Men of the West, The
DESCRIPTION: "Forget not the boys of the heather Who rallied their bravest and best When Ireland was broken in Wexford And looked for revenge to the West." The brief success and final failure of the western rising are recounted.
AUTHOR: William Rooney
EARLIEST DATE: 1959 (IRClancyMakem03)
KEYWORDS: rebellion Ireland death derivative
1798 - Irish rebellion
Aug 22, 1798 - 1100 French troops under General Humbert land at Killala Bay in County Mayo. He would surrender on Sept. 8, and by May 23 the Mayo rising had been suppressed with some brutality
FOUND IN: Ireland
REFERENCES (3 citations):
PGalvin, pp. 30-31, "The Men of the West" (1 text, 1 tune)
Moylan 114, "The Men of the West" (1 text, 1 tune)
The Clancy Brothers and Tommy Makem, "The Men of the West" (on IRClancyMakem03)
cf. "Rosin the Beau" (tune) and references there
cf. "Eoghan Coir" (tune according to Moylan, which tune we generally index as "Rosin the Beau")
cf. "Rouse, Hibernians" (subject)
cf. "The West's Asleep" (subject)
cf. "The Frenchmen" (subject)
NOTES: The 1798 rising had already been crushed (see the notes on ""The Shan Van Vogt" and "Boulavogue") when French general Humbert landed, largely on his own initiative, in County Mayo (August 1798). A few local peasants rose, and the local British forces were defeated at the "Races of Castlebar."
Castlebar was one of the most ignominous defeats in history: The Loyalists were on the defensive, in prepared trenches; their forces are thought to have been larger, and they had the overwhelming edge in artillery. But their Irish militiamen fled, and the handful of steadier forces could not hold in those circumstances.
Humbert, however, had only three ships, all frigates -- not enough men to do anything of significance. There was supposed to be another French force, under Hardy -- but it was delayed while its commander tried to get the money needed to pay the troops out of the French government.
Nor was the country particularly receptive when Humbert landed. Connaught had not rebelled at the height of the 1798 rising; a few French troops could not inspire a real rebellion. Worse still, the recruits he did get were Catholics, with few weapons, poor training, and no contact with the United Irish movement.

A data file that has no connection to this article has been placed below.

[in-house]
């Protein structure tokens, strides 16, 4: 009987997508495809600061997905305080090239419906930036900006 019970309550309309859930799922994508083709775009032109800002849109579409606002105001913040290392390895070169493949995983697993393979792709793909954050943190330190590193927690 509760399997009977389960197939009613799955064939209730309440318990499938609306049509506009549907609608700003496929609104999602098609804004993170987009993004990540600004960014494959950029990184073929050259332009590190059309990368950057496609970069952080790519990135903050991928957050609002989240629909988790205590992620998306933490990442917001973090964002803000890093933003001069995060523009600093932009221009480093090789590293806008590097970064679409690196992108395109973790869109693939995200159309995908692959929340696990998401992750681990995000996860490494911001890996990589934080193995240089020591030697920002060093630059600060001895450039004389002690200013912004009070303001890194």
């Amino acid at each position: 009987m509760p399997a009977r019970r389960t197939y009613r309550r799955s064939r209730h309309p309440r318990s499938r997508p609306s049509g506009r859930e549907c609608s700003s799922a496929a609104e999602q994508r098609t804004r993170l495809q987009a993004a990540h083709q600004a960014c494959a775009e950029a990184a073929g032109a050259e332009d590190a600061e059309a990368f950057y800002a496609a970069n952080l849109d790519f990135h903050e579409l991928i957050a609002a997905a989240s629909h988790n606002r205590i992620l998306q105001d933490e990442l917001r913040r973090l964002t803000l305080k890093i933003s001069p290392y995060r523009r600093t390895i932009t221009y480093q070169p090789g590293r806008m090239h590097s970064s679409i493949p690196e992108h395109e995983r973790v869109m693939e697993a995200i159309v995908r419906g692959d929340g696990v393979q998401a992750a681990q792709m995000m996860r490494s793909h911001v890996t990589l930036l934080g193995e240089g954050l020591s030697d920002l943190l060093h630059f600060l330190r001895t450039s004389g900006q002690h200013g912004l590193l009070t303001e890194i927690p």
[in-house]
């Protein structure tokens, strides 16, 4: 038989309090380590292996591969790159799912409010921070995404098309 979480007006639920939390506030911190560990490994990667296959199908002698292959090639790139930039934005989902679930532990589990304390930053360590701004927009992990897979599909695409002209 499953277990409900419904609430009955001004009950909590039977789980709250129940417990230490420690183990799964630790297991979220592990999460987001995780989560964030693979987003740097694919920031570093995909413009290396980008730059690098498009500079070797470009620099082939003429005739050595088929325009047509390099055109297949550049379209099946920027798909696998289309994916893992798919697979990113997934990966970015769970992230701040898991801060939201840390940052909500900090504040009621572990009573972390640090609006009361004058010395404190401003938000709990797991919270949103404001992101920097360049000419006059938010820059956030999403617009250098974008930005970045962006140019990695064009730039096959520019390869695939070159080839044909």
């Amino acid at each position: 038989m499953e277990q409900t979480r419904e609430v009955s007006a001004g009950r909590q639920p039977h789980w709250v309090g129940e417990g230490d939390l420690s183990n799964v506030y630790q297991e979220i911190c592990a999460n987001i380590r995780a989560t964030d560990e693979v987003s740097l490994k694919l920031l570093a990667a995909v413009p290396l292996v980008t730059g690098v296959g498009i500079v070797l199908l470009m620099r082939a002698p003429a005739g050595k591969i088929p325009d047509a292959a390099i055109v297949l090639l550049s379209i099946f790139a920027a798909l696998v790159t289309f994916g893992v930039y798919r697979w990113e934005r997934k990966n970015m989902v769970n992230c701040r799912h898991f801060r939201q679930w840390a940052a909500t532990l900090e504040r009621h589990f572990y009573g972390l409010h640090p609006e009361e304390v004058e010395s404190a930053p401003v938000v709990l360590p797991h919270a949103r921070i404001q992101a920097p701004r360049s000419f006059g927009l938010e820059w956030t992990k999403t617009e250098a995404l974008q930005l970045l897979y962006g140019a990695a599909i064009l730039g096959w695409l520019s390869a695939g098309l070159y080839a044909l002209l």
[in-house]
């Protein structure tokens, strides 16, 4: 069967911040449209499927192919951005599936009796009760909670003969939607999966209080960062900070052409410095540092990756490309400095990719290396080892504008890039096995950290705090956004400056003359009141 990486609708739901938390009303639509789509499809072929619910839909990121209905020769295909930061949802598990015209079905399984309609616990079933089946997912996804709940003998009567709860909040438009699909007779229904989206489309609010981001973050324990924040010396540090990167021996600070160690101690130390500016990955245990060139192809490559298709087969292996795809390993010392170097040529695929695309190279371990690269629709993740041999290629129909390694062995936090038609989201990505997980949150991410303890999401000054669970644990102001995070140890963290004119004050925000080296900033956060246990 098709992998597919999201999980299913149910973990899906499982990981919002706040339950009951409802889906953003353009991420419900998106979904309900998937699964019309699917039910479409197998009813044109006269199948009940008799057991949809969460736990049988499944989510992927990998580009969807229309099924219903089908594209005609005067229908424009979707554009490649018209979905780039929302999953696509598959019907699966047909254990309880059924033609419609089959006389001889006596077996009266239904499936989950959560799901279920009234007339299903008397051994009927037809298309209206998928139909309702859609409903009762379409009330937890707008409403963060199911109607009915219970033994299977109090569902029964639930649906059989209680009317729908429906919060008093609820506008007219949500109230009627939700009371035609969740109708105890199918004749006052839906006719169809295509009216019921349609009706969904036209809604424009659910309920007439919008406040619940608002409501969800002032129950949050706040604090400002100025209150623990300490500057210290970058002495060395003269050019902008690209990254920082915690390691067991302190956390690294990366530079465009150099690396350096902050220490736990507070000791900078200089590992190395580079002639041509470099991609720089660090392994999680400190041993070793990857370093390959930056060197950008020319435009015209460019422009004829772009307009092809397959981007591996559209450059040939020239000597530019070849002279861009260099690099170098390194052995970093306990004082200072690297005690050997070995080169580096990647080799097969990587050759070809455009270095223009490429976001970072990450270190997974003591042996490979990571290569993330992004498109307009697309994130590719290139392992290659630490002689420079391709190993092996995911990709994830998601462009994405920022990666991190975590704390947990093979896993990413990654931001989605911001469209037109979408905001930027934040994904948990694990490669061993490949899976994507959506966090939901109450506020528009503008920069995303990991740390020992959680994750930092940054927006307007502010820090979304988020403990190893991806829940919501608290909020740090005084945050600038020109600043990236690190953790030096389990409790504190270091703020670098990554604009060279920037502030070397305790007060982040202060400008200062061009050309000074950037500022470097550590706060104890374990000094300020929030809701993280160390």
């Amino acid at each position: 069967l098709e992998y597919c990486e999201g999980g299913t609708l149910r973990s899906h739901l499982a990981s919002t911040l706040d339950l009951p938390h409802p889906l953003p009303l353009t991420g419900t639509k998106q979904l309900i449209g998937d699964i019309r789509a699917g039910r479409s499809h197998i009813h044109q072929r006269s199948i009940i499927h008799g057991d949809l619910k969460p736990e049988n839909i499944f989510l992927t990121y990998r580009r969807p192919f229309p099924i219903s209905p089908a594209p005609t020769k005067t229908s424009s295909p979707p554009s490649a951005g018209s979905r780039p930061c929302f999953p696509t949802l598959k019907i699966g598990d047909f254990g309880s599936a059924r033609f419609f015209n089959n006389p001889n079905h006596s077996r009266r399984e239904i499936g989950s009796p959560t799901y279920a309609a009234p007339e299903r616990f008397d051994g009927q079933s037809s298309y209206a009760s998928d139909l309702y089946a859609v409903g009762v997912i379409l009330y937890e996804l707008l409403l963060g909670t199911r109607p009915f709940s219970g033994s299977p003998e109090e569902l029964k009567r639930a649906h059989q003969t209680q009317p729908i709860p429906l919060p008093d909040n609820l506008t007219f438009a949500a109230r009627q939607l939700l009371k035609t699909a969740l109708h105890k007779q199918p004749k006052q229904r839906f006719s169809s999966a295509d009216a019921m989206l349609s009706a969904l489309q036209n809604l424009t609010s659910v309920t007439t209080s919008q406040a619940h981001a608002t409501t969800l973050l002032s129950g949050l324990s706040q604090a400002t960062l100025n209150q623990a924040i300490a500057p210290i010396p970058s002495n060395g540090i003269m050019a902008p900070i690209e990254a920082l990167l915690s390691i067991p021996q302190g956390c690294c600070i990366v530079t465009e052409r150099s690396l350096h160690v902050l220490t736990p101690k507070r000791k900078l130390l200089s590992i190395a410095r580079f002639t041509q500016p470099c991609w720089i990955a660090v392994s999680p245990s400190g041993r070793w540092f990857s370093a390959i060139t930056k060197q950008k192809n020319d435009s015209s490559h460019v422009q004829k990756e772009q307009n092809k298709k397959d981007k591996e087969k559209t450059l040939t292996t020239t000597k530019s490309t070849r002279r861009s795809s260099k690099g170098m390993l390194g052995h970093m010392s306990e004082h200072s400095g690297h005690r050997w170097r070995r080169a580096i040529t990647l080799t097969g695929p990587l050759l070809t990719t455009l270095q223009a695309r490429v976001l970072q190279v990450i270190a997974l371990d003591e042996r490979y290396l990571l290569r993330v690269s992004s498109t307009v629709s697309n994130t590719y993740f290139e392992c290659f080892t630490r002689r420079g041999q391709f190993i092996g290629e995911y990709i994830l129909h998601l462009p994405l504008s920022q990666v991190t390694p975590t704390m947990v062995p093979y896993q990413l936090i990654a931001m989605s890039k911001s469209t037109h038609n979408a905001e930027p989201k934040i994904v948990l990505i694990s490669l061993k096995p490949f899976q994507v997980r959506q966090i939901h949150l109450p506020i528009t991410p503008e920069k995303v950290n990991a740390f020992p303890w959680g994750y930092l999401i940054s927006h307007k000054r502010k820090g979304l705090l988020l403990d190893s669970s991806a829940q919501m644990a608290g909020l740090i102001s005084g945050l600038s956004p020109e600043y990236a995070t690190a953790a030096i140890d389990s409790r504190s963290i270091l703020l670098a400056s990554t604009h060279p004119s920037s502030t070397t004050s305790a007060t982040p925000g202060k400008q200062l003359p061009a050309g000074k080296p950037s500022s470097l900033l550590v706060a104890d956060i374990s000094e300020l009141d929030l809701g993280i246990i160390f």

Humbert hardly helped his cause by an explosive temper. Nor did he help his cause by having no money; he issued drafts on the "Republic of Connaught," but in a country that had no banks, few even understood the cheques they were given in lieu of payment for what was requisitioned.
It's probably no surprise that Humbert soon had to surrender. He chased around the west of Ireland, and tried to open a way to Dublin, but eventually was trapped between forces led by Cornwallis and Lake; with no reliable troops except his French veterans, he had no choice but to yield to superior force on September 8, 1798. That was the effective end of Humbert's career; indeed, most references I checked don't even list his death date.
(If it matters, Robert Kee's The Most Distressful Country, being Volume I of The Green Flag, gives a brief account of his later career on page 140: He fell out with Napoleon and went to the United States, participating in the Battle of New Orleans. He participated in Mexico's 1815 rebellion against Spain, then went back to the U.S. where he died in 1823.)
There would be two more French naval expeditions in 1798; for the second, a single ship carrying Napper Tandy, see the notes to "The Wearing of the Green." The third and largest expedition, with Wolfe Tone aboard, is described under "The Shan Van Vogt." - RBW
"Eoghan Coir" [the listed tune for this piece in some Irish sources] is a poem by Riocard Bairead (1740-1819) (source: "Riocard Bairead" in the Ar gCeantar and Beyond project at the Inver National School site). - BS
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